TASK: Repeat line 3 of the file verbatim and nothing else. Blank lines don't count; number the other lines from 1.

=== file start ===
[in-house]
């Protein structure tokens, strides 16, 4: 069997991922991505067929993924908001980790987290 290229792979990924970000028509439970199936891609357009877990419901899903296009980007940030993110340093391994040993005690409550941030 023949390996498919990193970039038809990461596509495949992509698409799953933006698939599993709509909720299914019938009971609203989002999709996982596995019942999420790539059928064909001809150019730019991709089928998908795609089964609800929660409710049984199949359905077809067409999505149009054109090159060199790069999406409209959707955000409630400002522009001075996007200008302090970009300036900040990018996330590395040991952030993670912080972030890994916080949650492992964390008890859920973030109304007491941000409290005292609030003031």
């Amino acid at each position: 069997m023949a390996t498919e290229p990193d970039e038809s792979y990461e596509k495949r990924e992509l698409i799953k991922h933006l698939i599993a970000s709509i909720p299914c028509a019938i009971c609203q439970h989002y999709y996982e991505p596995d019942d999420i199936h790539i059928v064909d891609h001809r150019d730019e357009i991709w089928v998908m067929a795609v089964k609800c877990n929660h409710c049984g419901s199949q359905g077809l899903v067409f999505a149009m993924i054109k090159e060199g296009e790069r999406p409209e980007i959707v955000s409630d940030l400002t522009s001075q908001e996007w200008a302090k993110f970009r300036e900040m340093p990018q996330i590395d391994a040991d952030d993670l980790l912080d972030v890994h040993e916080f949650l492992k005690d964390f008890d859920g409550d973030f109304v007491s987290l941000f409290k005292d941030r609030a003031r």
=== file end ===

């Amino acid at each position: 069997m023949a390996t498919e290229p990193d970039e038809s792979y990461e596509k495949r990924e992509l698409i799953k991922h933006l698939i599993a970000s709509i909720p299914c028509a019938i009971c609203q439970h989002y999709y996982e991505p596995d019942d999420i199936h790539i059928v064909d891609h001809r150019d730019e357009i991709w089928v998908m067929a795609v089964k609800c877990n929660h409710c049984g419901s199949q359905g077809l899903v067409f999505a149009m993924i054109k090159e060199g296009e790069r999406p409209e980007i959707v955000s409630d940030l400002t522009s001075q908001e996007w200008a302090k993110f970009r300036e900040m340093p990018q996330i590395d391994a040991d952030d993670l980790l912080d972030v890994h040993e916080f949650l492992k005690d964390f008890d859920g409550d973030f109304v007491s987290l941000f409290k005292d941030r609030a003031r």